Neonatal intracranial hemorrhage: II. Risk factor analysis in an inborn population

Early Hum Dev. 1990 Aug;23(2):129-37. doi: 10.1016/0378-3782(90)90136-7.

Abstract

The ability to predict the occurrence of neonatal periventricular-intraventricular hemorrhage (PVH-IVH) would be useful in the design of clinical trials to prevent its occurrence. Therefore, data were collected from 463 consecutive infants less than or equal to 1500 g birth weight delivered between March 1, 1982 and February 28, 1985. This large population made it feasible to divide the infants into two groups, using one group to develop a model predictive of ICH and the second group to test the validity of the model. Infants were randomly grouped by sex, race, gestational age, birth weight, month of birth, mortality, and incidence and grade of worst PVH-IVH. In Group A (n = 232), respiratory distress syndrome, ventilator therapy, PaCO2 greater than or equal to 60 mmHg, PO2 less than or equal to 40 mmHg greater than or equal to 2 h, lower 1- and 5-min Apgar scores, lower pediatric estimation of gestational age, and pneumothorax were significantly associated with PVH-IVH by univariant analyses (chi 2, P less than 0.03). Multivariant discriminant analysis performed on Group A revealed that pneumothorax, cesarean section, PaCO2, and ventilator therapy were most predictive of PVH-IVH, but sensitivity was 55% and specificity 78%. Applying the model to Group B, sensitivity decreased to 21% while specificity rose to 93%. Logistic regression, which takes into account non-normally distributed variables, did not improve predictability.(ABSTRACT TRUNCATED AT 250 WORDS)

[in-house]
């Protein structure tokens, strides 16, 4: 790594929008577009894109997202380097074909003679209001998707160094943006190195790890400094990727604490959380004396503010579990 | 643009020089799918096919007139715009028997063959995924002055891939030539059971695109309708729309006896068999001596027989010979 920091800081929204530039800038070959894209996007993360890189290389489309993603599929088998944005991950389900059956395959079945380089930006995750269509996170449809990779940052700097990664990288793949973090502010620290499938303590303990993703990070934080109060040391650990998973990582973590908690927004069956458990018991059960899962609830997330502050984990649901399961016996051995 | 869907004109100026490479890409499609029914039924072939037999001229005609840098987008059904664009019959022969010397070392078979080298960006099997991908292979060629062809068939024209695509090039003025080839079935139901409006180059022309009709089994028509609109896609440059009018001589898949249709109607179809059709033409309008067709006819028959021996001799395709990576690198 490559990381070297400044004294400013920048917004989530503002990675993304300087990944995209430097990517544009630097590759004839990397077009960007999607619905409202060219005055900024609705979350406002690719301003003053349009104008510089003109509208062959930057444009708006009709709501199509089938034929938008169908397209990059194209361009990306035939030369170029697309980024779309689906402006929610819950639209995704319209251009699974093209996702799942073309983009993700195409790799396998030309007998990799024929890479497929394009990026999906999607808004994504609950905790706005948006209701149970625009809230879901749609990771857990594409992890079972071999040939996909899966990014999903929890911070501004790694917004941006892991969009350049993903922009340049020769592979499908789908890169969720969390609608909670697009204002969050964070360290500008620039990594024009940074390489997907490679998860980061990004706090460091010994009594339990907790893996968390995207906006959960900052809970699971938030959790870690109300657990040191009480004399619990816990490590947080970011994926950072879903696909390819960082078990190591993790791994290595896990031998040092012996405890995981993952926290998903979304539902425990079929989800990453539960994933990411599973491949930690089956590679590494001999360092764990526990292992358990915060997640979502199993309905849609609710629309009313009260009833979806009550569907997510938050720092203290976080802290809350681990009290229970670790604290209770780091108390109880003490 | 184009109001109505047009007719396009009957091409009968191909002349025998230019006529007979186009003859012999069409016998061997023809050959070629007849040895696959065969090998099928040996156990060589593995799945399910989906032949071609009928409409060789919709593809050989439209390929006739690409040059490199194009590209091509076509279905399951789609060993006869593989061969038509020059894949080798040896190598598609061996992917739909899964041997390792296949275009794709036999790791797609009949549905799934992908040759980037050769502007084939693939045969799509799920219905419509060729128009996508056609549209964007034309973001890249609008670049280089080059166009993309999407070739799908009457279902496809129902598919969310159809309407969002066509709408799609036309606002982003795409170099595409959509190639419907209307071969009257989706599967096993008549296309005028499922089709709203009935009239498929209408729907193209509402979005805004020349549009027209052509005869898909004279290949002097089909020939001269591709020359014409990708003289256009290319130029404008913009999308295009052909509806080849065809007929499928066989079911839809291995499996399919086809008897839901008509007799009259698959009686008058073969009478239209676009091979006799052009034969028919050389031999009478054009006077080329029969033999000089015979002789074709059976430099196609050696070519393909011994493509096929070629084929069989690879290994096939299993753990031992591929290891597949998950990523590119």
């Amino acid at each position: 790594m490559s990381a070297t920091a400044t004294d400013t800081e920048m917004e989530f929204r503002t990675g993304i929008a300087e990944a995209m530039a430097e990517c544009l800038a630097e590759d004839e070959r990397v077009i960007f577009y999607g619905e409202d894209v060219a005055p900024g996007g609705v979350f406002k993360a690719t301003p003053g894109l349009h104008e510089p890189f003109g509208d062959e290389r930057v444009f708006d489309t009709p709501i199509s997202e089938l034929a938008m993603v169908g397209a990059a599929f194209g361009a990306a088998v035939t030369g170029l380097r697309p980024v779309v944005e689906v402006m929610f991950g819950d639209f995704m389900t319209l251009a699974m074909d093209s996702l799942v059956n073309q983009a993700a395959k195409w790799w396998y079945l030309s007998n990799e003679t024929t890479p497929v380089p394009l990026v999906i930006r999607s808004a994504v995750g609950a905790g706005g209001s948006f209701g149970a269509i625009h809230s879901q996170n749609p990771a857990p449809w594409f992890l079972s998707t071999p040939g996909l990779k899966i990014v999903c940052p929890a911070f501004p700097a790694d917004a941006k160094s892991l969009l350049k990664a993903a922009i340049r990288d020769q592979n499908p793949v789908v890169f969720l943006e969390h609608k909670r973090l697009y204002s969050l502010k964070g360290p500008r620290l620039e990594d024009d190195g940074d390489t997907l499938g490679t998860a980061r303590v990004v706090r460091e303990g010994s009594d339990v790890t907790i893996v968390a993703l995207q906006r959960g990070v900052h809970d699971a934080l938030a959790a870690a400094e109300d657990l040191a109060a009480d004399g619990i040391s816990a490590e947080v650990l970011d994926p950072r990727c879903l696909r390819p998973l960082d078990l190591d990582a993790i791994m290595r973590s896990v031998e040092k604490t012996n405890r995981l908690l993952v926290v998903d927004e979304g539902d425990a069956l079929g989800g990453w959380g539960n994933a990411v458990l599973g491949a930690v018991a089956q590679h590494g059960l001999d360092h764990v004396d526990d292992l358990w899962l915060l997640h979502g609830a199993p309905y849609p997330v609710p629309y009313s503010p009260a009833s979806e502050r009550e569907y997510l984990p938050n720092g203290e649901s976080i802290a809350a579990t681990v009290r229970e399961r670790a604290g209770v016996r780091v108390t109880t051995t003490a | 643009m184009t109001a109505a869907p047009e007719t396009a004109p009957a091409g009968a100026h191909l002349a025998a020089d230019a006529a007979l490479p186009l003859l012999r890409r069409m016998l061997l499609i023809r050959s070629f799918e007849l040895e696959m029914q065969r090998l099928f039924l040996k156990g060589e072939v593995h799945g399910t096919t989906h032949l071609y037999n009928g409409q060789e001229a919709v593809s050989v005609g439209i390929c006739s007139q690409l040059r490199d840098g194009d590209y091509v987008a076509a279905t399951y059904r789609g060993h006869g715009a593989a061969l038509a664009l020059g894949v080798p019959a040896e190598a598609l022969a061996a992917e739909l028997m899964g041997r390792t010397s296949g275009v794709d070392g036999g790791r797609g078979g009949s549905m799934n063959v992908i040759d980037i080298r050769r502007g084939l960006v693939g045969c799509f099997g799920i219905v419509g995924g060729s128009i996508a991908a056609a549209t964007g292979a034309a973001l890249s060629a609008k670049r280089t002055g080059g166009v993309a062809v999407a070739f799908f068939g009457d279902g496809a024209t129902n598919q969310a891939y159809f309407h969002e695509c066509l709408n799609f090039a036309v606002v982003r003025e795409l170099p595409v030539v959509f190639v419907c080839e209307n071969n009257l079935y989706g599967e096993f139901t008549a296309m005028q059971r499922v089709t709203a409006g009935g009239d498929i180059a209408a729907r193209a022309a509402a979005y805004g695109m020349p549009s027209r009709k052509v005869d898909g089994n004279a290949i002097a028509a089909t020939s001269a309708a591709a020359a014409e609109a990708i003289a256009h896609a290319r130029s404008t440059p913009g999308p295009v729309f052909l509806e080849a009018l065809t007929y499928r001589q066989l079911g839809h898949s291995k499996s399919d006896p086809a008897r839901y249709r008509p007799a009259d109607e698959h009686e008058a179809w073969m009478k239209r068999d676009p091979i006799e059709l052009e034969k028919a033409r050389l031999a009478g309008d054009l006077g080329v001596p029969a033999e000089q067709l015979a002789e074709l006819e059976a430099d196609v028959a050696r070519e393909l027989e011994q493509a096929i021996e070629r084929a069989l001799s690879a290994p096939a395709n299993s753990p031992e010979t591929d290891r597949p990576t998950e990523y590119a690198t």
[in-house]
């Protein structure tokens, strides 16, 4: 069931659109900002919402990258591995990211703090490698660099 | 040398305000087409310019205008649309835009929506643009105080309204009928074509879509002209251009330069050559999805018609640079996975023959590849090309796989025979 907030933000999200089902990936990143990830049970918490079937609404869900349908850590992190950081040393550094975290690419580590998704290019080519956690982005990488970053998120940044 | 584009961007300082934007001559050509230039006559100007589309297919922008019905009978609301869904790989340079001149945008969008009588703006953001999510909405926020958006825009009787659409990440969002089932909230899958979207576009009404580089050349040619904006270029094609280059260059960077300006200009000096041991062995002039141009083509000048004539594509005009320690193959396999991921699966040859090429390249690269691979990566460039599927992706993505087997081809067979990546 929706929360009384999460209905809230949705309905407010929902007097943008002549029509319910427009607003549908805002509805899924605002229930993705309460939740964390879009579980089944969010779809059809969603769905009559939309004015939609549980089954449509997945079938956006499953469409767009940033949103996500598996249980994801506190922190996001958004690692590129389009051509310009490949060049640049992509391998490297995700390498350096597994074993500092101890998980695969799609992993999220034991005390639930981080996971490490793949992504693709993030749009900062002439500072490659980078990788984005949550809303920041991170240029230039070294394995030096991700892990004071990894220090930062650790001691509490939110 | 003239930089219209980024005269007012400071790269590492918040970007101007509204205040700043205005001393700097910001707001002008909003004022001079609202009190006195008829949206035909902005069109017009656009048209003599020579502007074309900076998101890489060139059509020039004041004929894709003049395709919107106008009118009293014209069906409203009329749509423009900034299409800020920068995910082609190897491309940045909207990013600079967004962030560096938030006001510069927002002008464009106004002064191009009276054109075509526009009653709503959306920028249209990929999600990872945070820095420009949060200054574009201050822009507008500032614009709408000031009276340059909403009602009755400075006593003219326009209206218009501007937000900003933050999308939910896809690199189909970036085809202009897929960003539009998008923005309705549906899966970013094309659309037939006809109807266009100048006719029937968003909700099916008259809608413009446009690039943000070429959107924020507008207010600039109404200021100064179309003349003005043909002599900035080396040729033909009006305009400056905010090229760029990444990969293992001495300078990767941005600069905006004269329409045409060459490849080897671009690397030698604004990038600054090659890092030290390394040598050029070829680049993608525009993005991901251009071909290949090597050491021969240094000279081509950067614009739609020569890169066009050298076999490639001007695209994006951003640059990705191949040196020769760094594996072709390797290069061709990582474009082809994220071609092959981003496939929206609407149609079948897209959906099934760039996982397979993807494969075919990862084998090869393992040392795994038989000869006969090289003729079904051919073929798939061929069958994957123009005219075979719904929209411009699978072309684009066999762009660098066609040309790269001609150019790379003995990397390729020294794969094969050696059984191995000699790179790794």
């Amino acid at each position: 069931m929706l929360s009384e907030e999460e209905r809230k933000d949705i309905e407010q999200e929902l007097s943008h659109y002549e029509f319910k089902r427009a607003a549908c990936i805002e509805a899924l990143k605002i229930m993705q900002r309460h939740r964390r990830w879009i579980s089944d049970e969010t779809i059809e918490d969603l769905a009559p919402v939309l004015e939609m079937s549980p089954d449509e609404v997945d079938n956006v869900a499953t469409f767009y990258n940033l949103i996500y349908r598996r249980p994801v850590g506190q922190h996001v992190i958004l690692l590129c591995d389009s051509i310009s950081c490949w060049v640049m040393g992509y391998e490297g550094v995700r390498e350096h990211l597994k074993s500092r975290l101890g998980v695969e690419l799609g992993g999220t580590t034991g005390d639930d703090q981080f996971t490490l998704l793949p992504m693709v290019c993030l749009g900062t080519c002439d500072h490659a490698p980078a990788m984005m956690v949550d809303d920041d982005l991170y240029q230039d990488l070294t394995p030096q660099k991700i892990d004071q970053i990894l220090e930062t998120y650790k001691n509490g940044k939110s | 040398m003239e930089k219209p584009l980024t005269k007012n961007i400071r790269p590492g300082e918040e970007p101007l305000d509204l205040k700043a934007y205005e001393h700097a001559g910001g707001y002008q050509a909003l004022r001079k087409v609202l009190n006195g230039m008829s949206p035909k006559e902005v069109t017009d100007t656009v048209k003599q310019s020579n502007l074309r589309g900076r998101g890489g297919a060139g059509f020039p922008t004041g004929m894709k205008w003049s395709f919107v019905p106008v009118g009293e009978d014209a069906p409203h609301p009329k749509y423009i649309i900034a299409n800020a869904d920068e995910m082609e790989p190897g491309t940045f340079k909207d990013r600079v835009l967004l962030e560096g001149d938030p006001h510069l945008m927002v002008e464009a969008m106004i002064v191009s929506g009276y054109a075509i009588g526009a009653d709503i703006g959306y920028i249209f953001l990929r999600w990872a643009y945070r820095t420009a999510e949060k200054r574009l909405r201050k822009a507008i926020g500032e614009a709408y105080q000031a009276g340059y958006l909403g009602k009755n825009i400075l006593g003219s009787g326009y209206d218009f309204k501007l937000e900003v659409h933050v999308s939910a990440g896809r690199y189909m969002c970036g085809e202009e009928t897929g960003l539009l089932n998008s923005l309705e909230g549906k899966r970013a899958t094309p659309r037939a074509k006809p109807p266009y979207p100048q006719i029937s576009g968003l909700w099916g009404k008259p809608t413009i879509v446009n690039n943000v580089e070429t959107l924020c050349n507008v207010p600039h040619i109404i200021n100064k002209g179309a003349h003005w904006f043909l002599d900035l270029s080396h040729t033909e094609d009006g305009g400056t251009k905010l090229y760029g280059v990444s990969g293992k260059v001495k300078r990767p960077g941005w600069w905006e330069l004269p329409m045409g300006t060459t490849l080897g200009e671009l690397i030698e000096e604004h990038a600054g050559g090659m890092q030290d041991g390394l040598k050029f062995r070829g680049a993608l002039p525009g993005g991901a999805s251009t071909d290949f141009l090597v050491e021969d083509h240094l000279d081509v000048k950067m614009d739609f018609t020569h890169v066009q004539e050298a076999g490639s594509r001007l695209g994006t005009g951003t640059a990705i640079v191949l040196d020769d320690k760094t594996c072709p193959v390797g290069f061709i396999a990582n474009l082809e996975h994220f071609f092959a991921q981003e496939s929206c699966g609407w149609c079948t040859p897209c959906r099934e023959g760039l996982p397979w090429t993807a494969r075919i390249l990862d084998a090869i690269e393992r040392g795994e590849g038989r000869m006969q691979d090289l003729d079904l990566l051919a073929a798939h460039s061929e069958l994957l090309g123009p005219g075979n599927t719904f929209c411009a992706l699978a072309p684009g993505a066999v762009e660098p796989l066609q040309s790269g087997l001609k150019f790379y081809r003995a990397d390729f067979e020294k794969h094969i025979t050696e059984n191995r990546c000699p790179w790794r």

Publication types

  • Research Support, Non-U.S. Gov't

MeSH terms

  • Apgar Score
  • Birth Weight
  • Carbon Dioxide / blood
  • Cerebral Hemorrhage / epidemiology*
  • Continental Population Groups
  • Delivery, Obstetric
  • Gestational Age
  • Humans
  • Infant, Low Birth Weight*
  • Infant, Newborn
  • Oxygen / blood
  • Risk Factors
  • Sex Factors

Substances

  • Carbon Dioxide
  • Oxygen